In particular, I exploit a unique feature of the teacher surveys. For each sampled student, NELS administered questionnaires to teachers from two academic subjects: mathematics and English; mathematics and history; science and English; and science and history. Two completed teacher surveys are available for 21,324 of the 8th-grade students—a bit smaller than the full sample of NELS students because some teachers did not complete their questionnaires and some students did not have a class in one or both of the academic subjects randomly assigned to their school for which teacher surveys were administered.
The teacher survey solicited a variety of information about the teacher’s background, including gender. It also included several questions about how the teacher viewed the behavior and performance of the specific students in the study. I was most interested in the effect of gender on three assessments that appear to be particularly good indicators of academic development. Teachers were asked to simply respond yes or no as to whether the student was frequently disruptive, consistently inattentive, or rarely completed homework.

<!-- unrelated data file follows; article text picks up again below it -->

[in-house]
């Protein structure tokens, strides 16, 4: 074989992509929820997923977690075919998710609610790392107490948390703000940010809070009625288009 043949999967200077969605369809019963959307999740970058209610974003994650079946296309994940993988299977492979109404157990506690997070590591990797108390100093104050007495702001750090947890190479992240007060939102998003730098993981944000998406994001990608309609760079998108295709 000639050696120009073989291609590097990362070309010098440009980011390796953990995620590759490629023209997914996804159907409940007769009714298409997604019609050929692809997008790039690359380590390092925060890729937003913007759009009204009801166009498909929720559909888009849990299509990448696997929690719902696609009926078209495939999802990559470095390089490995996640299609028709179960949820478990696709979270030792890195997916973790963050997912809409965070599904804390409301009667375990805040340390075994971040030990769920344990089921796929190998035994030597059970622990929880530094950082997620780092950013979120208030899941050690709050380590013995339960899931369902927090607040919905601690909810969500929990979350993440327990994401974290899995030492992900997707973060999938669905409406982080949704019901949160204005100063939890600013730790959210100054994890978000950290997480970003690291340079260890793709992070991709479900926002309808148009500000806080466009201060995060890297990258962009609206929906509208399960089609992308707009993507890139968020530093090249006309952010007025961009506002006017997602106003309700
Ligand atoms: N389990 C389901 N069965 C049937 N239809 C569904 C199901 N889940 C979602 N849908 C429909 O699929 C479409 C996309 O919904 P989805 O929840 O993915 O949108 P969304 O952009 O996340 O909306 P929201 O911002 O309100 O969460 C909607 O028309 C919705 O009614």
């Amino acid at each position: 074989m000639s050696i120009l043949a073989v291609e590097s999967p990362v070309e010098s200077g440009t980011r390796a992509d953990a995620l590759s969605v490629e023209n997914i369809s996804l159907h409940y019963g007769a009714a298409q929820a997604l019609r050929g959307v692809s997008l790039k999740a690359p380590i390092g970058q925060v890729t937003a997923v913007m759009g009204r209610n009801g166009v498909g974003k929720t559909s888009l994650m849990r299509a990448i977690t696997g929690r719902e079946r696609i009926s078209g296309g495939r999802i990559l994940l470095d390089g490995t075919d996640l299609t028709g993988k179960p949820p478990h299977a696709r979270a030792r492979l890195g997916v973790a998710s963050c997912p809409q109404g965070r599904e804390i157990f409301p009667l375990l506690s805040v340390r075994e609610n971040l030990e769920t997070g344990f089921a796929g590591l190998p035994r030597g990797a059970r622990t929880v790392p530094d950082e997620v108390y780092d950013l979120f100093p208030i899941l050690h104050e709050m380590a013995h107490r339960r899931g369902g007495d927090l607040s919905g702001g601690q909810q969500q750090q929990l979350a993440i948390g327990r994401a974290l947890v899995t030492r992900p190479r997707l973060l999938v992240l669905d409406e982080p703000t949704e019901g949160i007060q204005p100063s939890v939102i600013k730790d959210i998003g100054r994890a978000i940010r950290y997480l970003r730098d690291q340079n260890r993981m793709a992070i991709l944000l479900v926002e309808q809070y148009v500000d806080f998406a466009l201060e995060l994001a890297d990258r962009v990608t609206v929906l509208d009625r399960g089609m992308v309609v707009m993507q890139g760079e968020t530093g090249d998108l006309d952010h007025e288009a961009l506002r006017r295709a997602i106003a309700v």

The student component of NELS includes additional outcome data for the subjects taught by each sampled teacher, including the results from multiple-choice achievement tests. The survey also asked students questions about their engagement with the subject. In particular, students indicated whether they were afraid to ask questions in that subject, looked forward to their class, and saw the subject as useful for their future. NELS also solicited information about each student’s gender as well as a variety of other demographic and socioeconomic characteristics.
NELS is a goldmine of information for those interested in gender dynamics within the classroom. Especially noteworthy is the fact that data are available from the same student in two different subjects taken from two different teachers, which enables us to account for educationally relevant characteristics of students that cannot be ascertained by conventional background characteristics. In other words, these “matched-pairs” data allow us to see how the outcomes of the same student vary with two different teachers.